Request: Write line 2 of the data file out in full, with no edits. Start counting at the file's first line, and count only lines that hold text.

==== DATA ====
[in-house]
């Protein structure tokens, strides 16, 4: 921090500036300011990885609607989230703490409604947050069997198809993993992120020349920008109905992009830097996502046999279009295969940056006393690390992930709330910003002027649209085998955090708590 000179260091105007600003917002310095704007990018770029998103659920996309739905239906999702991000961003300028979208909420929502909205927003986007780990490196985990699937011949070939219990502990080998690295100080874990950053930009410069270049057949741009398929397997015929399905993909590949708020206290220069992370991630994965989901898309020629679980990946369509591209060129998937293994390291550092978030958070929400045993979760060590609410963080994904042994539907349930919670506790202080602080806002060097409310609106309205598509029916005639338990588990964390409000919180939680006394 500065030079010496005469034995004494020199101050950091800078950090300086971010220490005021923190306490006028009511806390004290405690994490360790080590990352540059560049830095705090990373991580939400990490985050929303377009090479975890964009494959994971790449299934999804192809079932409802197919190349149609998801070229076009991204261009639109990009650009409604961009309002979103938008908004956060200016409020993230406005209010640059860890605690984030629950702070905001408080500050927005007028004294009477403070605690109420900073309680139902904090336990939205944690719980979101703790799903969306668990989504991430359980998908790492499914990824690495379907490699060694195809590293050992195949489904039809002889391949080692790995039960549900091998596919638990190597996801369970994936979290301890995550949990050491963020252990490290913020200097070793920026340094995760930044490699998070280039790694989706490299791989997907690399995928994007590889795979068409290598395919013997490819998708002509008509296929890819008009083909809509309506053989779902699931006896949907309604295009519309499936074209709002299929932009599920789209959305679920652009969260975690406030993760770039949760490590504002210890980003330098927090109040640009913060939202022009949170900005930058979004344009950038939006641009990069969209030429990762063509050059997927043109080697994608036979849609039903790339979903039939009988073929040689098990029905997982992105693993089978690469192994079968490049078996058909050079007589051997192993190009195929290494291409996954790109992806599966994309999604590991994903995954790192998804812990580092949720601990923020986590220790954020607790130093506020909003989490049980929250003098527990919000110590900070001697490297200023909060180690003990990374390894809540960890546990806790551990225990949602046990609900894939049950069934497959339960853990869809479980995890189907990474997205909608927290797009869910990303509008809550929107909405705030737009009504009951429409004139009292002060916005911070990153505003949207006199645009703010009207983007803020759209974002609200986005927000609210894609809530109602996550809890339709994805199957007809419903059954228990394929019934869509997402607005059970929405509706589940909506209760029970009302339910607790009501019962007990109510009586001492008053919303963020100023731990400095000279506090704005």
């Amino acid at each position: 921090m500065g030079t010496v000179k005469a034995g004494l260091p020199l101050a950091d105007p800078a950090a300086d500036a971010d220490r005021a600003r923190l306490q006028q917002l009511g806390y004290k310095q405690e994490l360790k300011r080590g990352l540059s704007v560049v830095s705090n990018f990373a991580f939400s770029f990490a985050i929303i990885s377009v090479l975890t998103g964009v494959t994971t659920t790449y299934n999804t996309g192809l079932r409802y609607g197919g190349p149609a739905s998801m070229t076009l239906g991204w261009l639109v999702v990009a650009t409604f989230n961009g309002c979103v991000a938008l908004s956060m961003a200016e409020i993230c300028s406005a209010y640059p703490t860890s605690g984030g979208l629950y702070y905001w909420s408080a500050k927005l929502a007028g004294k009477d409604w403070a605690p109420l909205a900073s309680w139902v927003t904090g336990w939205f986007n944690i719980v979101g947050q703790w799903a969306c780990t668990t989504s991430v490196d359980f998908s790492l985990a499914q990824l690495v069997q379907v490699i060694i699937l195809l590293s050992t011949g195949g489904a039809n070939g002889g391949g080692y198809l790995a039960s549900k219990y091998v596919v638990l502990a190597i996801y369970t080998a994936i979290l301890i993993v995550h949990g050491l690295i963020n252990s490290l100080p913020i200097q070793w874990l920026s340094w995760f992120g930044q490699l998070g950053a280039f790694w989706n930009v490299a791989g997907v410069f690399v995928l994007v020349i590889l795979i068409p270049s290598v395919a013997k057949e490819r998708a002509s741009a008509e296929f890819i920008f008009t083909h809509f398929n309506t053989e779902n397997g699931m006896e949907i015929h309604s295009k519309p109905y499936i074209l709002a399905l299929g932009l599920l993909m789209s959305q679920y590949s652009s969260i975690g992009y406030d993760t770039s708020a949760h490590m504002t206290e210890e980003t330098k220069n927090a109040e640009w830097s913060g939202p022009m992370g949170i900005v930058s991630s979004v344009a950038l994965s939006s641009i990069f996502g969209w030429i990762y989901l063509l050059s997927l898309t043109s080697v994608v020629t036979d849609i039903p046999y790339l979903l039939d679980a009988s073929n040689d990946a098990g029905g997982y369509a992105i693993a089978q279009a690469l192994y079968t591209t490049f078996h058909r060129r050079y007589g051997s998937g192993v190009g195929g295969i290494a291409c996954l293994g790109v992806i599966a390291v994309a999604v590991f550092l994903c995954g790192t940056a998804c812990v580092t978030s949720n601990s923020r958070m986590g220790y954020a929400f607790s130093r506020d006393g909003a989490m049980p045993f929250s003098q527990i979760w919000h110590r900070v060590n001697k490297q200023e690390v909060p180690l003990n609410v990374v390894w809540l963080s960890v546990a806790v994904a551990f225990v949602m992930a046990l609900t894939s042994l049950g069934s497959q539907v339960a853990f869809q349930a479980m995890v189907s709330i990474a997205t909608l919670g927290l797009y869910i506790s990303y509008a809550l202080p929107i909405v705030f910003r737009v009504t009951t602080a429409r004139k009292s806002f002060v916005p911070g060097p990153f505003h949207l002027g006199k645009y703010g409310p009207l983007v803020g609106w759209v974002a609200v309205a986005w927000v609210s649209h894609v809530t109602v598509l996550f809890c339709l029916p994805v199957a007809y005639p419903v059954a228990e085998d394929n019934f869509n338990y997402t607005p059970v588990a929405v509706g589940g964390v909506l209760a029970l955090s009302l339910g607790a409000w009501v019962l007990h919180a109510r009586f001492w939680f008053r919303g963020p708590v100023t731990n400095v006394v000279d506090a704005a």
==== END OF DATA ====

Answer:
């Protein structure tokens, strides 16, 4: 921090500036300011990885609607989230703490409604947050069997198809993993992120020349920008109905992009830097996502046999279009295969940056006393690390992930709330910003002027649209085998955090708590 000179260091105007600003917002310095704007990018770029998103659920996309739905239906999702991000961003300028979208909420929502909205927003986007780990490196985990699937011949070939219990502990080998690295100080874990950053930009410069270049057949741009398929397997015929399905993909590949708020206290220069992370991630994965989901898309020629679980990946369509591209060129998937293994390291550092978030958070929400045993979760060590609410963080994904042994539907349930919670506790202080602080806002060097409310609106309205598509029916005639338990588990964390409000919180939680006394 500065030079010496005469034995004494020199101050950091800078950090300086971010220490005021923190306490006028009511806390004290405690994490360790080590990352540059560049830095705090990373991580939400990490985050929303377009090479975890964009494959994971790449299934999804192809079932409802197919190349149609998801070229076009991204261009639109990009650009409604961009309002979103938008908004956060200016409020993230406005209010640059860890605690984030629950702070905001408080500050927005007028004294009477403070605690109420900073309680139902904090336990939205944690719980979101703790799903969306668990989504991430359980998908790492499914990824690495379907490699060694195809590293050992195949489904039809002889391949080692790995039960549900091998596919638990190597996801369970994936979290301890995550949990050491963020252990490290913020200097070793920026340094995760930044490699998070280039790694989706490299791989997907690399995928994007590889795979068409290598395919013997490819998708002509008509296929890819008009083909809509309506053989779902699931006896949907309604295009519309499936074209709002299929932009599920789209959305679920652009969260975690406030993760770039949760490590504002210890980003330098927090109040640009913060939202022009949170900005930058979004344009950038939006641009990069969209030429990762063509050059997927043109080697994608036979849609039903790339979903039939009988073929040689098990029905997982992105693993089978690469192994079968490049078996058909050079007589051997192993190009195929290494291409996954790109992806599966994309999604590991994903995954790192998804812990580092949720601990923020986590220790954020607790130093506020909003989490049980929250003098527990919000110590900070001697490297200023909060180690003990990374390894809540960890546990806790551990225990949602046990609900894939049950069934497959339960853990869809479980995890189907990474997205909608927290797009869910990303509008809550929107909405705030737009009504009951429409004139009292002060916005911070990153505003949207006199645009703010009207983007803020759209974002609200986005927000609210894609809530109602996550809890339709994805199957007809419903059954228990394929019934869509997402607005059970929405509706589940909506209760029970009302339910607790009501019962007990109510009586001492008053919303963020100023731990400095000279506090704005």